Sunninghill School, South Court, South Walks Road, Dorchester, Dorset DT1 1EB
Thomas Hardy: Secrets and the Senses
A Thomas Hardy Society Conference Lecture by Professor Dame Gillian Beer
In Hardy's work touch and hearing lie close together. They are both closely related to secrets, their keeping, their spilling, their long delayed emergence. The novelist is a keeper of secrets and that gives him power over his characters and his readers: once a secret is known it is uncontrollable. How does Hardy explore spent secrets? And how do particular senses work in making the reader a part of the mystery that fascinates him?
Professor Dame Gillian Beer is EMeritus King Edward VII Professor of English Literature at the University of Cambridge. She is a Fellow of the British Academy and of the Royal Society of Literature, and is a Foreign Honorary Member of the American Academy of Arts and Sciences and of the American Philosophical Society. She was made a Dame in 1998. She has twice been a judge for the Booker Prize, the second time as Chair, and has been on the board of the Writers' Centre, Norwich and Arts Council England East. She is President of the British Association for Literature and Science and General Editor of Cambridge Studies in Nineteenth Century Literature and Culture.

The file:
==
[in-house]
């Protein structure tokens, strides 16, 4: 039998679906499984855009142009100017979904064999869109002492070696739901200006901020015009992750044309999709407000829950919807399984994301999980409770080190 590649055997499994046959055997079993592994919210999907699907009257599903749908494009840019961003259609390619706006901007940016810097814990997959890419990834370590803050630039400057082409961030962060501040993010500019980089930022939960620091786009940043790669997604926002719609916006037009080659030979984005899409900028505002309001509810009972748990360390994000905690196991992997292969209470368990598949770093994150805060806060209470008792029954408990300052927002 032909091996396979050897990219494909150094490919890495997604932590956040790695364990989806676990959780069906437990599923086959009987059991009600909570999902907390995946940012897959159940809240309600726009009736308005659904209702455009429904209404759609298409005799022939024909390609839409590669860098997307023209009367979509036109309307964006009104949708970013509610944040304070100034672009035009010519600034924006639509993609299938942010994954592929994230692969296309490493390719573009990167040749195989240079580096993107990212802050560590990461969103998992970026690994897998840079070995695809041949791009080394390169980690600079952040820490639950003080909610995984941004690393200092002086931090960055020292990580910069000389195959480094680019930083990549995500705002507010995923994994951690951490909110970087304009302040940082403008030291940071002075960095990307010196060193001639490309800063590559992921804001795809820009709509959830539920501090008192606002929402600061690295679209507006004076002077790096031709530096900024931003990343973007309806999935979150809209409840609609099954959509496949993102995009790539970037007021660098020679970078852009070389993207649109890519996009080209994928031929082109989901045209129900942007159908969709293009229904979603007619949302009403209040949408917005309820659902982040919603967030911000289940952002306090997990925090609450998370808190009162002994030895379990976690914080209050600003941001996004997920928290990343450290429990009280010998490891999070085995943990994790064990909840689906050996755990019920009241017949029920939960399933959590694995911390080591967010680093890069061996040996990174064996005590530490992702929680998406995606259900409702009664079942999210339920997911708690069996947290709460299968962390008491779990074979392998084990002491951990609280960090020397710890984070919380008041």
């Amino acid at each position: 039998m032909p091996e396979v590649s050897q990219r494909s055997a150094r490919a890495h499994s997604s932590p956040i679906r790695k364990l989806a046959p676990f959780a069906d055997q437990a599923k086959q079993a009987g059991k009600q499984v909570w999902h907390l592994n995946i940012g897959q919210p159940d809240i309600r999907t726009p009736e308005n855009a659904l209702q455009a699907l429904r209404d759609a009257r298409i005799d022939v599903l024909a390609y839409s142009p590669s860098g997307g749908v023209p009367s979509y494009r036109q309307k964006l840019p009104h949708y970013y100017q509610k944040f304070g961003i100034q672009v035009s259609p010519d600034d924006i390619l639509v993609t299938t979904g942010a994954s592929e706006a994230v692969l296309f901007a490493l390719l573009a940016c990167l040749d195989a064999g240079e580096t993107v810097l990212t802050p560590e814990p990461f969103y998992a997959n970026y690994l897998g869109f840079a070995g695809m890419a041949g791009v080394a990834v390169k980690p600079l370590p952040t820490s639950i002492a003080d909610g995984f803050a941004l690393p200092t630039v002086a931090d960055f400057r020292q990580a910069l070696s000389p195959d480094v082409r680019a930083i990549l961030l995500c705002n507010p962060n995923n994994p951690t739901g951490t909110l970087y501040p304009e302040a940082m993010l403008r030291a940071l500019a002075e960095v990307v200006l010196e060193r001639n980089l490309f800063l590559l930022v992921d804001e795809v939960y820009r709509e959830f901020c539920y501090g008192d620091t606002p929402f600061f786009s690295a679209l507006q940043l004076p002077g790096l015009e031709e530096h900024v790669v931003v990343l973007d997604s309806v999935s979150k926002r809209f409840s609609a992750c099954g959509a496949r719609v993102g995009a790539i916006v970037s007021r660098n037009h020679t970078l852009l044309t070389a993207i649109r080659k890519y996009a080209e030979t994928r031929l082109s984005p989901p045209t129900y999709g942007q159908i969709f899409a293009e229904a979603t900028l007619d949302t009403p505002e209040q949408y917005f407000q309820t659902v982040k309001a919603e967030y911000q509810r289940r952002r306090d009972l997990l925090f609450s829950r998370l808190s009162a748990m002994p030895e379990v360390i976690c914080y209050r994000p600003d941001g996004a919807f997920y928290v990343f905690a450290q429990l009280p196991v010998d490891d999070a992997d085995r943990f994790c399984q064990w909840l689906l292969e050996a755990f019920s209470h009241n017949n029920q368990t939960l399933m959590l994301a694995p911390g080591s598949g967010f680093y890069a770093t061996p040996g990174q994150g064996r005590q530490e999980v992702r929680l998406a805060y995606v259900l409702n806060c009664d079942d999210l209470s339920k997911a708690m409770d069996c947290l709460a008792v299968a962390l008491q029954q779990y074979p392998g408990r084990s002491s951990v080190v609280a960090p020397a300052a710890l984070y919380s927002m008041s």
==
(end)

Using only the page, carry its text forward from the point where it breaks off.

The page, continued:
She is a prolific author and literary critic, and among her books are Darwin's Plots: Evolutionary Narrative in Darwin, George Eliot and Nineteenth-Century Fiction (1983, third edition 2009), Open Fields: Science in Cultural Encounter (1996) and Virginia Woolf: the Common Ground (1996). She has published a series of essays on rhyme and a collected and annotated edition of Lewis Carroll’s poems, Jabberwocky and Other Nonsense (2012). Her Alice in Space: the Sideways Victorian World of Lewis Carroll appeared from Chicago University Press in 2016.
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